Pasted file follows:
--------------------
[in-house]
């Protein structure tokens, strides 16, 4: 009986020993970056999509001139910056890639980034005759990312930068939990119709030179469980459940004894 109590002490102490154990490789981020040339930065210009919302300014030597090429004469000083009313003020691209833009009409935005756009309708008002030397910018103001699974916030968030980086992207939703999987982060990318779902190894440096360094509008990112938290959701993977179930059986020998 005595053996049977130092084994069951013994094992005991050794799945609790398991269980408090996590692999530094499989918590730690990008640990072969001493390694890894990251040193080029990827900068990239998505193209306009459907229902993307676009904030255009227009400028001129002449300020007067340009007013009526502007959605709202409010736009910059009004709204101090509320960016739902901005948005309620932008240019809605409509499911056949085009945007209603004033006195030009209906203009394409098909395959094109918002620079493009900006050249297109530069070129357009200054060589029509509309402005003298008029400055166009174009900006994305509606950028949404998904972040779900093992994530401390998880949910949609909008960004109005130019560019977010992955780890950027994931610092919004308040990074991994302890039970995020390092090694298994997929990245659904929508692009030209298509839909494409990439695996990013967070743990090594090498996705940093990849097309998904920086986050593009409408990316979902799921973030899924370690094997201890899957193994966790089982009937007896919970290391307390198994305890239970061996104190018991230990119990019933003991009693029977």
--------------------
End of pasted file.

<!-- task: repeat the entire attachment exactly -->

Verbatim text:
[in-house]
């Protein structure tokens, strides 16, 4: 009986020993970056999509001139910056890639980034005759990312930068939990119709030179469980459940004894 109590002490102490154990490789981020040339930065210009919302300014030597090429004469000083009313003020691209833009009409935005756009309708008002030397910018103001699974916030968030980086992207939703999987982060990318779902190894440096360094509008990112938290959701993977179930059986020998 005595053996049977130092084994069951013994094992005991050794799945609790398991269980408090996590692999530094499989918590730690990008640990072969001493390694890894990251040193080029990827900068990239998505193209306009459907229902993307676009904030255009227009400028001129002449300020007067340009007013009526502007959605709202409010736009910059009004709204101090509320960016739902901005948005309620932008240019809605409509499911056949085009945007209603004033006195030009209906203009394409098909395959094109918002620079493009900006050249297109530069070129357009200054060589029509509309402005003298008029400055166009174009900006994305509606950028949404998904972040779900093992994530401390998880949910949609909008960004109005130019560019977010992955780890950027994931610092919004308040990074991994302890039970995020390092090694298994997929990245659904929508692009030209298509839909494409990439695996990013967070743990090594090498996705940093990849097309998904920086986050593009409408990316979902799921973030899924370690094997201890899957193994966790089982009937007896919970290391307390198994305890239970061996104190018991230990119990019933003991009693029977």